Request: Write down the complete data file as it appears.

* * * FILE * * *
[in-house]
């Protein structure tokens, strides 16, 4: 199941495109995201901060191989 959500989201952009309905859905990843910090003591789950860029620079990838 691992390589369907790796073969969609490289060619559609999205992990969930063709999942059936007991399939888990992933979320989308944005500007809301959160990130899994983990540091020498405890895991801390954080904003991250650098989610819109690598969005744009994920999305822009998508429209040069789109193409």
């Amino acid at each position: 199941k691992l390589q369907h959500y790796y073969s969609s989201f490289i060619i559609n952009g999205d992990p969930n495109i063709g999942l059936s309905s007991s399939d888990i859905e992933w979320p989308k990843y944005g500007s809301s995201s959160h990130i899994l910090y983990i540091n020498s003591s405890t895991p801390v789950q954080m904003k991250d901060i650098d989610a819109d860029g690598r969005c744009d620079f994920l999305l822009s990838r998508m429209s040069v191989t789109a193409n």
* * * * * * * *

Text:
[in-house]
């Protein structure tokens, strides 16, 4: 199941495109995201901060191989 959500989201952009309905859905990843910090003591789950860029620079990838 691992390589369907790796073969969609490289060619559609999205992990969930063709999942059936007991399939888990992933979320989308944005500007809301959160990130899994983990540091020498405890895991801390954080904003991250650098989610819109690598969005744009994920999305822009998508429209040069789109193409």
């Amino acid at each position: 199941k691992l390589q369907h959500y790796y073969s969609s989201f490289i060619i559609n952009g999205d992990p969930n495109i063709g999942l059936s309905s007991s399939d888990i859905e992933w979320p989308k990843y944005g500007s809301s995201s959160h990130i899994l910090y983990i540091n020498s003591s405890t895991p801390v789950q954080m904003k991250d901060i650098d989610a819109d860029g690598r969005c744009d620079f994920l999305l822009s990838r998508m429209s040069v191989t789109a193409n």